This month, stargazers will be treated to the Southern Delta-Aquarids Meteor Shower. A meteor shower occurs when Earth passes through the trail of debris left by a comet after it has completed its journey around our Sun. As comets pass by the Sun, extreme temperatures heat up some of the nucleus causing a trail of debris.
The debris can be as small as a grain of sand and can be travelling at 10-70kms per second. When this debris hits the Earth’s atmosphere it burns up causing a bright streak of light to appear in our night sky. When Earth passes through the trail of debris left by a comet, there are lots of pieces that can enter Earth’s atmosphere causing a greater number of meteors (or “shooting stars”). Hence the name meteor shower.
The Southern delta-Aquarids Meteor Shower occurs at a good time to try and spot some meteors. There’s no moonlight at the time of the meteor shower’s peak which makes it easier to see more meteors.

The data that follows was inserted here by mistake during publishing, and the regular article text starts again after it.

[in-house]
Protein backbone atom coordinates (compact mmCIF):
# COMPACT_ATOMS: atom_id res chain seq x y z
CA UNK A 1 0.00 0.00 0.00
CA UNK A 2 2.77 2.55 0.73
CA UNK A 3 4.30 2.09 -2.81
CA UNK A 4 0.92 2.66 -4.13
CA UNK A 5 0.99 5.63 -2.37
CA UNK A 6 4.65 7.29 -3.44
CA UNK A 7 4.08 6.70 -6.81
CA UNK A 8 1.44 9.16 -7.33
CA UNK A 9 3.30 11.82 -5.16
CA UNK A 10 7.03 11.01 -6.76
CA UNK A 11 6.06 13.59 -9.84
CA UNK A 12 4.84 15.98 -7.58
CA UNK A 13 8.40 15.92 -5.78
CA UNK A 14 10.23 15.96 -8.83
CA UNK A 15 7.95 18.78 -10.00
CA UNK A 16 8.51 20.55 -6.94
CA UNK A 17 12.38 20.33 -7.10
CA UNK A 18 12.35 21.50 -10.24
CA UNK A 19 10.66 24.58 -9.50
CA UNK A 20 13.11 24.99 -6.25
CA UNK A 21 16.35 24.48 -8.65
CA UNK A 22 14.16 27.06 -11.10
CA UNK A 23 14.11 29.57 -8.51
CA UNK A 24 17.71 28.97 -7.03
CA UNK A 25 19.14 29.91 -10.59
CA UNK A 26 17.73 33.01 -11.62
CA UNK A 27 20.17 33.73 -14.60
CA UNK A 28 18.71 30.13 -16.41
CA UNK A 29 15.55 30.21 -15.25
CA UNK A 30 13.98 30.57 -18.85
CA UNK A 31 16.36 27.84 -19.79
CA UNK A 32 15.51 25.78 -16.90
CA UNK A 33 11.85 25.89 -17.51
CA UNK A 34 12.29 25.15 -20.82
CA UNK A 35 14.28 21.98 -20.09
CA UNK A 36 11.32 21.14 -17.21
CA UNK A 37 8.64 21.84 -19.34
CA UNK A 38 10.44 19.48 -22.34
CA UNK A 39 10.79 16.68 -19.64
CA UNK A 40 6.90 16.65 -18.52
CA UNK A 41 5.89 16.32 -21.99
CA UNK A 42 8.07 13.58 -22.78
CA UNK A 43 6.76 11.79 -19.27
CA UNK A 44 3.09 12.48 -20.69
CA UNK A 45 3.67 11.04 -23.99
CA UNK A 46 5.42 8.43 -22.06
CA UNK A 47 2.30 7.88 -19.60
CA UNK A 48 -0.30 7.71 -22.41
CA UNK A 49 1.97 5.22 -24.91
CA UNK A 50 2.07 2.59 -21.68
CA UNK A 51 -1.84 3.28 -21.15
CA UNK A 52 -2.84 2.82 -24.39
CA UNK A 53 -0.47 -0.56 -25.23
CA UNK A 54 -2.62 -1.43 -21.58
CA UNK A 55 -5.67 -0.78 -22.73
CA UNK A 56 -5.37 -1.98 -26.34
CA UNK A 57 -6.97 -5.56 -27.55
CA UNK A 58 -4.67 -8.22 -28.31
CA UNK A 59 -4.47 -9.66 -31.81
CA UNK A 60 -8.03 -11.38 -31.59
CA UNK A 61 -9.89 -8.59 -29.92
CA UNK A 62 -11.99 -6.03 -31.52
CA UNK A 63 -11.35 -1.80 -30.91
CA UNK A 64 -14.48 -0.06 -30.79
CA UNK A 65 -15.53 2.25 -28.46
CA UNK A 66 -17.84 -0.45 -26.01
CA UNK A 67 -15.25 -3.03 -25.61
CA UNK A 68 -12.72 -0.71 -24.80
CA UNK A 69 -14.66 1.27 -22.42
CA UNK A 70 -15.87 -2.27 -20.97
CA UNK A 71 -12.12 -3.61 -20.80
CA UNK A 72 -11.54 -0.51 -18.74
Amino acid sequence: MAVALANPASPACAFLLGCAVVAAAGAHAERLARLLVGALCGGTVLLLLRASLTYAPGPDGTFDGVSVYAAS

When to look: From 10pm (best after midnight), Tuesday 30 July 2019
Which direction to look: East
Look to the eastern horizon to see the meteors. The Southern delta-Aquarids Meteor Shower is active from mid-July to mid-August each year. The peak of activity happens on 30 July and this with nights either side are the most opportune times to try and see meteors.
The meteors from this shower are usually faint, so the best place for viewing will be in country WA where the night sky is dark. Hopefully there could be up to 15 or 20 per hour.
Meteor showers are named after the constellation where the shooting stars appear to be coming from. In the case of the Southern delta-Aquarid Meteor Shower, the meteors appear to come from the direction of the constellation of Aquarius.